Marty Dickenson

Who are you, and what do you do?

I am the Chief Operating Officer for Spokane Teachers Credit Union. STCU is a 4 Billion dollar credit union and it operates 35 different locations in three different states. We are in the process right now to grow it into an 8 Billion dollar company in five years.

What is one habit of yours that helps you be productive?

I have a daily routine I like to stick to because right now I have 380 people that report through my division, 5 direct reports (vice presidents), and just so many projects and moving pieces that are always in play. My routine begins the day before; where before I leave I put together an electronic folder that has everything, from emails to project lists etc, and then I always try to reach out to at least three people that are not in my direct line (people that I wouldn’t interact with on a day to day basis).

What is your morning routine and how does it help you get the most out of your day?

I get up at 5:25am, go to a bar or yoga class three days a week, and then I am home until around 7:00am where I get ready then head to work. From 8:00am to 8:30am I dont schedule any meetings so I can review my folder from the day before to get my day organized. By 8:30am I usually lose control of my day and just roll with whatever is on my calendar. Then I block out the time from 4:00pm to 5:00pm so that I can work on responding to any email from the past 24 hours and prepare for the next day.

In the last few years, what lifestyle, habit or behavior change has had the biggest positive impact on your life?

For me it has been getting off of an airplane. I commuted to Portland every week for four years. I would fly to and stay in Portland on Monday and Tuesday night, come home Wednesday and Thursday to see the kids and family but still working, and then back to Portland on Friday for the day. For Covid I haven’t had to travel near as much so it has been very nice to have more time at home.

When you feel unfocused, what do you do?

I check out. If I am having one of those days where I am not firing on all cylinders, I’ll set it all down and go for a walk or a drive or whatever, and give myself 30 minutes to reset and come back to it. It tends to help me to take little breaks.

What is one piece of software or a web service that you get immense value out of? How do you use it?

When you get to a chief marketing level, you don’t do the day to day work like number crunching or analytic based work yourself. I tend to do more things like working with a third party company that will evaluate my marketing teams work in each of their separate divisions. Then they recommend certain actions that allow me to strategize and make decisions to move forward with.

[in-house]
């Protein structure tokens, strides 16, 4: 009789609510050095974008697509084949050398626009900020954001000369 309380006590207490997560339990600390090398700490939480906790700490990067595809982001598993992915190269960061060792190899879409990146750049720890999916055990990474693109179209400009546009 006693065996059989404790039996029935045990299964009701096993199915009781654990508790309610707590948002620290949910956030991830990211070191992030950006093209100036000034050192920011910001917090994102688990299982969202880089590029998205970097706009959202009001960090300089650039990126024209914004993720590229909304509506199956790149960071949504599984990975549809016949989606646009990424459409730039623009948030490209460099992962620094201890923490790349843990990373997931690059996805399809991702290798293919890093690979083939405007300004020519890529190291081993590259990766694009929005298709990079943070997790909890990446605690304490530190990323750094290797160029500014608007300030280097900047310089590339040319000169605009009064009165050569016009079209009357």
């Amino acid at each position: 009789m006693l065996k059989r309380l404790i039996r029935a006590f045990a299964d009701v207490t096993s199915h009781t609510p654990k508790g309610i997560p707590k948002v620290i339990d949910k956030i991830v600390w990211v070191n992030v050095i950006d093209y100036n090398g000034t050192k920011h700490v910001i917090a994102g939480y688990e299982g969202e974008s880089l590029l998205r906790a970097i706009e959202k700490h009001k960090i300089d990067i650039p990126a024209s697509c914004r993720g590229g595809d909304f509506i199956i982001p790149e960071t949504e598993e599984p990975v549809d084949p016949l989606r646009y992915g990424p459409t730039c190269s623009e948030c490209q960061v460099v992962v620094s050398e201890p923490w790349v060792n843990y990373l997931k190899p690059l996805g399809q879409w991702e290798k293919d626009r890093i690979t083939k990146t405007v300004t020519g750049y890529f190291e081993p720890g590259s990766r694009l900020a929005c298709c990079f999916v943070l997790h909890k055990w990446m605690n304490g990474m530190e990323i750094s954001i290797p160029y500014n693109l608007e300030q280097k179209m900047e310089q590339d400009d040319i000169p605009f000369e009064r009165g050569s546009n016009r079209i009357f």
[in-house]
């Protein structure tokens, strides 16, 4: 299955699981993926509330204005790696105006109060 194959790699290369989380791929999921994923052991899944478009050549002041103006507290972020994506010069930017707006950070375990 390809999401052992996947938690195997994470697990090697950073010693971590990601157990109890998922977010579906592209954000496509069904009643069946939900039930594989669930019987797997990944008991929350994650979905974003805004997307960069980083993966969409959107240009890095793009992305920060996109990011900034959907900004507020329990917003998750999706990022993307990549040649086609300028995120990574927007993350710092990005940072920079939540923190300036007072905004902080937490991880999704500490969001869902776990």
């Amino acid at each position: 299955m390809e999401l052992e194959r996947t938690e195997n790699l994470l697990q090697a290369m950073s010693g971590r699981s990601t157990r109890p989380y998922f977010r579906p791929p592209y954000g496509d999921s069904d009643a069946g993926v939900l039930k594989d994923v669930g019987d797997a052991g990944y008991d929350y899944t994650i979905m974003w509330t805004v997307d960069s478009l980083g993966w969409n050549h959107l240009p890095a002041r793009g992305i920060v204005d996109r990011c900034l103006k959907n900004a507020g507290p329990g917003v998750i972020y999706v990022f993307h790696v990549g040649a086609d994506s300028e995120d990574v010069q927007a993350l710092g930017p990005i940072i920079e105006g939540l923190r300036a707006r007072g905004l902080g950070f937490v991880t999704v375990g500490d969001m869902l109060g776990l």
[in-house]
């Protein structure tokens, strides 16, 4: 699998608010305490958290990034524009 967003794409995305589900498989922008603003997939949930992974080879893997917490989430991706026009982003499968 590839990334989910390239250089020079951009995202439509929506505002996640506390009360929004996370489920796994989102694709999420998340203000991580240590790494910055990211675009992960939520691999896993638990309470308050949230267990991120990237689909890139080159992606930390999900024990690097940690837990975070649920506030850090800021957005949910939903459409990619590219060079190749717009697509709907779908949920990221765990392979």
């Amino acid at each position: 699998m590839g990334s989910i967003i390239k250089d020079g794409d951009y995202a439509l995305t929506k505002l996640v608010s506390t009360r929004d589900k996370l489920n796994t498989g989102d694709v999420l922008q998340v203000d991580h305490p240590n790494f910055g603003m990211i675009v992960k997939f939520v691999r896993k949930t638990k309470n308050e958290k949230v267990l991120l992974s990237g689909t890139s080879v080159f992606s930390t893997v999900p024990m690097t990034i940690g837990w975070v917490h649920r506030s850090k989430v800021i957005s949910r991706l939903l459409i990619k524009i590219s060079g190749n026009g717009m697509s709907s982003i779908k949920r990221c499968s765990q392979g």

What is the one book you recommend most often and why?

It’s called Leading from the Middle, and the author is Bill Robinson. Bill was the president of Whitworth University for a while, and the concept is that if you lead from the middle and empower the people around you to make decisions, lift them up to do the leading, and you stay in the middle of that rather than lead from the top down, it is a great way to direct a team. Bill is a wonderful man and has been a mentor to me for a long time.

What advice would you give a smart and ambitious recent college graduate? What advice should they ignore?

Advice I give all the time to recent college graduates is that you are never above the job. What I mean by that is sometimes you just need to get in the door and do the grind of whatever the job is. That can be any grunt job, but if you can learn it and take as much as you can out of it, then you set yourself up in a good position in order to advance in the company. This allows you to see a different side of things that allows you to think differently than you would otherwise be able to.

Advice not to listen to.. I don’t know if it’s necessarily advice, but it’s the stigma that if you have a degree you are entitled to make a certain type of money or have a certain job. I usually gravitate to hiring people who are ernest and who want to prove their worth through their work effort. For me it is about attitude and aptitude, rather than what is necessarily on your resume.
Also as a female, often in male dominated industries and usually one of the only women around the table, I just don’t buy into that bullcrap that as a woman you have to be quiet and conform to fit in. You need to be yourself and have authenticity and be willing to just go and grind. You read all these books and they say to be yourself and have aptitude and demonstrate a good work ethic and that is the truth.

What is your favorite quote, one you aim to live by?

“You can be the smartest person in the room and the stupidest one at the same time.” I teach a class about this at Whitworth in their business program. You can really be a super smart, wizbang finance person, but if you don’t know your audience and are too stupid to look around and realize what you are saying, ‘no one is listening’, then you really are the fool.

Another one I say is “don’t borrow trouble”. Stay focused, control what you can control at the moment, and don’t try to control what you can’t at the moment.